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Music writers Jeff Giles, Jason Hare and Mike Joseph (all formerly of popdose.com) spend an hour (or so) breaking down the “imperial phases” of some of the great pop artists of their childhoods!


Hey Folks! Let's celebrate good times with the '80s most successful R&B group- Kool & the Gang!

Mike & the Gang (Mike Joseph, Jeff Giles and Jason Hare) trace the band's history back to its less commercial and significantly more funky origins, but mostly focus on the salad days of 1980-1985. During this time, Robert "Kool" Bell, singer James "J.T." Taylor, and their band of (seemingly) thousands ruled radio with smashes like "Joanna", "Fresh", "Cherish" and the #1 anthem "Celebration". 

Where did Kool find J.T.? Did their "Jungle Boogie"-era fans and their "Ladies' Night"-era fans coexist peacefully? Who the hell convinced Van Halen to allow 21st century era Kool (no J.T.) to open for them on their final tour? Why was J.T. always proposing eternal love and marriage, not meaningless sex like just about everyone else in the '80s? Find out on the latest episode of FM to MTV and don't forget to rate, subscribe and comment!

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They're back! Mike, Jason and Jeff wrap up their three part series looking at the career of legendary British musician George Michael. This episode covers the period starting with George's collaborations with Elton John and Queen, through his passing in 2016. Along the way, the panel discusses the "comeback" albums Older and Patience, the compilations Ladies and Gentlemen...The Best of George Michael and Twenty-Five, a lengthy stream of covers, B-sides and one-off singles, and the arrest that led to George coming out as gay. 

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The gentlemen of the FM to MTV podcast: Jeff Giles, Jason Hare, and Mike Joseph, are continuing their jaunt through the career of pop/soul royalty George Michael. In this follow-up to the Wham!-cast, the trio digs through the most imperial of George's imperial phase and discusses the years 1987-1992. These years include the wildly successful Faith album, and the not-as-successful but still pretty damn successful Listen Without Prejudice, Vol. 1. The trio discusses George's randy makeover, share memories of the Faith tour, and wonder why George's relationship with Sony Music couldn't be saved.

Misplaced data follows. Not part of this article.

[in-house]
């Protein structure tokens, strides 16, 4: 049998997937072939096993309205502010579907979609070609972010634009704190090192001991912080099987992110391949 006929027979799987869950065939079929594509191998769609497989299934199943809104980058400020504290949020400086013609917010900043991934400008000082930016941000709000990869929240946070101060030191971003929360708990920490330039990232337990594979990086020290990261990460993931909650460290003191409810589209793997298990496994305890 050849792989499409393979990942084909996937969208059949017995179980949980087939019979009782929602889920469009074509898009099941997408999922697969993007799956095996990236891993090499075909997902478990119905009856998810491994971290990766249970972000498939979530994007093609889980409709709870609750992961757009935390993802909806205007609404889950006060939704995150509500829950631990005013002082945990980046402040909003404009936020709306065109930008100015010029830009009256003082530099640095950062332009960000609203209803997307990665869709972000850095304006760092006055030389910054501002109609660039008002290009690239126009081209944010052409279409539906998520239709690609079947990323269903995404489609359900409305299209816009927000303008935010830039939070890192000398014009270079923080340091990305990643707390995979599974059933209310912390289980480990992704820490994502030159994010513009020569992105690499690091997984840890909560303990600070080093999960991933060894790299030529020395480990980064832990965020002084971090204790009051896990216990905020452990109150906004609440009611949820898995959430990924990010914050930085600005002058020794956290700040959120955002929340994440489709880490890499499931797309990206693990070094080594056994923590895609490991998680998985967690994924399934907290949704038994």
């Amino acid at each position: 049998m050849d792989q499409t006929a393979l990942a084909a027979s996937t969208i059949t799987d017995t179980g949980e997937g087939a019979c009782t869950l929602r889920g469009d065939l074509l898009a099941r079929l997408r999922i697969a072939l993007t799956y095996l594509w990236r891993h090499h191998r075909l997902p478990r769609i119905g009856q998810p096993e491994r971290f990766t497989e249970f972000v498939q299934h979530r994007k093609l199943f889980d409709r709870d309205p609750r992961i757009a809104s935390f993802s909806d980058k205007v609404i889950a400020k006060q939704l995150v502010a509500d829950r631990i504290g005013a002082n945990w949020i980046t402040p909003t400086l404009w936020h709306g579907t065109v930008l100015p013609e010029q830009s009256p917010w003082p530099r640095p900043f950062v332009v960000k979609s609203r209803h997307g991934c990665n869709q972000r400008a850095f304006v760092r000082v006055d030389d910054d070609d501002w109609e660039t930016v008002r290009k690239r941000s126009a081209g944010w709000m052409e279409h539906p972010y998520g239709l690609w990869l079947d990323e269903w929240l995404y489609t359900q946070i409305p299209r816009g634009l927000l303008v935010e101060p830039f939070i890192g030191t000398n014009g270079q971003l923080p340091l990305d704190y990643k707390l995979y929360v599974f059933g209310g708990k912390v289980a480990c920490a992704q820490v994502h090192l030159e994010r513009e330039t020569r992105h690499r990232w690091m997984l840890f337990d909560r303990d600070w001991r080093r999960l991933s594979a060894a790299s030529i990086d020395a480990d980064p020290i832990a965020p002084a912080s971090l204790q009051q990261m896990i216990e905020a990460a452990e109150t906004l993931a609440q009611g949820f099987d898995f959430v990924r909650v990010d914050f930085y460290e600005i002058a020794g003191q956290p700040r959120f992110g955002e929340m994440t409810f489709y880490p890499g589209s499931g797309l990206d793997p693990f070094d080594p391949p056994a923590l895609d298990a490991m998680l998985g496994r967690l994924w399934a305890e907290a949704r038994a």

Stay tuned for Part 3!

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The FM to MTV guys are huge George Michael fans.




TWO of the FM to MTV guys (Jason and Mike) are huge George Michael fans. Actually, the idea for this whole podcast was a result of a conversation Jason & Mike had about George Michael. So, folks, here's the first part of a whammy (pun intended). A three part look at the career of George Michael, with Part 1 covering the Wham! years. Released in time to commemorate George's birthday, Pride month and the 35th anniversary of the duo's final concert, this episode finds the team (which of course also includes Jeff Giles) diving deep into the career, music and imagery that defined one of the strangest and most successful careers in music history. From the meticulous process of creating "Careless Whisper" to the embryonic nature of "Fantastic" to attempting to find out exactly what Andrew Ridgeley did, the volume of Wham! factoids is immense. Hope you enjoy and stay tuned for Parts II and III. 

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From the cotton fields of Nutbush, Tennessee to the hills of Zurich, Tina Turner is one of the most inspirational success stories in rock music history. In this episode of FM to MTV, Jeff Giles, Jason Hare and Mike Joseph discuss her journey and the music she made along the way. 

Much of this podcast discussion is framed around the recent HBO documentary Tina! (it's a must watch), and in addition to the topics covered in the documentary, the panel discusses the genre ambiguity of Tina's '80s and '90s hits, the insurmountable odds against which her success took place, childhood impressions of Tina, some interesting choices in song selection and duet partners (hello Barry White!) and an incident in which she shot a member of the Jackson family. And as usual, the episode is supported by a Spotify playlist containing some of Tina's best music.